Occasionally in an NFL game, the team that plays the better football loses.
In a strange 24-21 game Sunday, for example, the winners were the 6-1 Tennessee Titans, who led in the first quarter, 21-0, but scored only three additional points.
I'd say the losers, the 6-1 St. Louis Rams, were the better team.
In the end, after three touchdown passes by quarterback Kurt Warner, the Rams got to within a missed 38-yard field goal of overtime.
For Warner, it was all a learning experience.
As an NFL player, he'd be classed as a rookie this year if he hadn't sat on the Ram bench last year; and in Sunday's first quarter, when he lost the ball twice on fumbles, Warner often played like any other rookie quarterback.
For the first time in his life, he was facing the kind of powerful, hostile pass rush he never saw in the Arena League or even in NFL Europe.
You can only learn how a rush like that feels by getting it, and Warner got it.
His three touchdown passes came next.
And in the final minutes, he led the Ram field-goal drive that had everything but a field goal.
One Great Quarter for McNair
The winning quarterback in the Rams-Titans game, Steve McNair, played all of his good football in the first quarter. Coming back from injury, McNair ran and passed Tennessee 80 yards to its first touchdown and earned two more touchdowns after turnovers.
Fumbling twice in two minutes, the Rams' Warner was blindsided into his first misplay, when he was sacked and stripped of the ball.
That happens to all quarterbacks but, in time, after some seasoning against NFL blitzers, the better quarterbacks develop a feel for the backside rush.
Warner hasn't yet had much of that kind of experience. Indeed, until Sunday, he hadn't had any.
On the Rams' second fumble, Warner handed off toward a new fullback who missed the signal and was, instead, about to throw a block.
Although that sort of thing also happens to good, new, young teams, it wasn't turnovers that beat the Rams, it was McNair.
First-Down Calls Decisive
The Ram-Titan first quarter was a long illustration of the many things an experienced, highly motivated pro club can do to a promising young team that is caught off guard on its first visit to a new stadium.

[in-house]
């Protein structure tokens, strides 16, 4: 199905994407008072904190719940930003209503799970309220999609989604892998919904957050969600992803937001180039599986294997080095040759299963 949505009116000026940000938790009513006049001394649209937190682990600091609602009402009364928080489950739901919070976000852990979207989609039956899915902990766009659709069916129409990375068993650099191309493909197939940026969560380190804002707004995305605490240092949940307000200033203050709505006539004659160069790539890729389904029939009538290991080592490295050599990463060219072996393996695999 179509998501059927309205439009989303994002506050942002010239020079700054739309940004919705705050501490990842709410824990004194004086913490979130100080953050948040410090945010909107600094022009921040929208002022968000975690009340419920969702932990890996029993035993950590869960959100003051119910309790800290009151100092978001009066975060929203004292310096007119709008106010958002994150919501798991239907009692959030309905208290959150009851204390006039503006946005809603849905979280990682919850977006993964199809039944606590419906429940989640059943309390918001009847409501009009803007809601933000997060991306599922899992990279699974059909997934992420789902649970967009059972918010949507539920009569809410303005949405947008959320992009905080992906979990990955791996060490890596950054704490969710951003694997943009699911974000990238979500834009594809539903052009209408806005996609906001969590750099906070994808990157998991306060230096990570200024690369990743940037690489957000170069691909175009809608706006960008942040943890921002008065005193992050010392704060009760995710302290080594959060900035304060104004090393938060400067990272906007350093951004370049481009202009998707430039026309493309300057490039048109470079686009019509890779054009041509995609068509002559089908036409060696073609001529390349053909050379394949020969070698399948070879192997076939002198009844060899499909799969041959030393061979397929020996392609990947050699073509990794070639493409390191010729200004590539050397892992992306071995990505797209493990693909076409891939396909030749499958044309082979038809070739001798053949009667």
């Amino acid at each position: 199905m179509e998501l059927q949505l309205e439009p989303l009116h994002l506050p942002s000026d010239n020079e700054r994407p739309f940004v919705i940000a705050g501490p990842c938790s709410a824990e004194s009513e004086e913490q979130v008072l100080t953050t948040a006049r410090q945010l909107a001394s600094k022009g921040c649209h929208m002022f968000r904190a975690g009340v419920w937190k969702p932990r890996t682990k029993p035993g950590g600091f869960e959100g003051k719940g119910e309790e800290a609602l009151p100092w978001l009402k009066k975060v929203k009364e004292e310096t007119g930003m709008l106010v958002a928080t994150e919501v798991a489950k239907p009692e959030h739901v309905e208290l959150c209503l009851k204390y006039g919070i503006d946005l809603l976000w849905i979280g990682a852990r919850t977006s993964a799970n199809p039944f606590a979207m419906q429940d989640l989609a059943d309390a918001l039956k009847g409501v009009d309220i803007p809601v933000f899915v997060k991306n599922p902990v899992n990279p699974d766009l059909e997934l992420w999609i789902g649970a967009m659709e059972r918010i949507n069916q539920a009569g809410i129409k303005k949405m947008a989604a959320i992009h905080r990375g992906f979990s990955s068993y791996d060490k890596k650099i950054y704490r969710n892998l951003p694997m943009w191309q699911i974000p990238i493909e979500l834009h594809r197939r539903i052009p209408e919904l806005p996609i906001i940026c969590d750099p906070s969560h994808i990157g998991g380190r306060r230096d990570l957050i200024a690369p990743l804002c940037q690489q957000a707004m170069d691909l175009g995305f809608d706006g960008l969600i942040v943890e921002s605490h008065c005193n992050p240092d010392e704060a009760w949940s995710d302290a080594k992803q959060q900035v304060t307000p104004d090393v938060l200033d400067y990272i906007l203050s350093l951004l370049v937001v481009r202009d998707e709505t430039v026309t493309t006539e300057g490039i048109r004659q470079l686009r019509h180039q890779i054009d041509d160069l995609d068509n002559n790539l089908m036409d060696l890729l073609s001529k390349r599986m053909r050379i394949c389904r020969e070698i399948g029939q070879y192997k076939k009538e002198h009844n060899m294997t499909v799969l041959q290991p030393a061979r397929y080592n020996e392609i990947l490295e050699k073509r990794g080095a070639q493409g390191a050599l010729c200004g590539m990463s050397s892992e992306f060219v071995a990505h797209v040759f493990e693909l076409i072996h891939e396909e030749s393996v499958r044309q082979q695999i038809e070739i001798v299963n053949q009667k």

The difference that day was what McNair did after the Rams twice turned the ball over to him in the first 10 minutes.
Both times, he scored on first-down plays, a 17-yard touchdown on a pass to fullback Eddie George and a 10-yard touchdown on a quarterback draw.
Those were clever, thought-provoking calls by the Tennessee offensive coordinator, Les Steckel, who had begun the game by rocking the Ram defense back on its heels for 80 yards with the same kinds of first-down plays: draws and runs by McNair and screens and sweeps with George.
Curiously, Steckel slipped back into a shell in the last three quarters when the Titans, usually running on first down against Ram Coach Dick Vermeil's defense, ran to nowhere.
The game became a field-goal duel in the fourth quarter, when Steckel's man made his placekick and Vermeil's man didn't.
They Cheer and Cheat
One of the more enduring sights Sunday in Nashville's new Titan stadium was Titan Coach Jeff Fisher leading the cheers for the Rams.
To be sure, he wasn't the first NFL coach to do that to a visiting team.
Most hometown coaches and players encourage their fans to yell and scream to drown out the signals of the opposing quarterback. They're usually successful.
That's cheating, of course.
It's attempting to win dishonorably instead of with good, lawful tackling, running, and passing.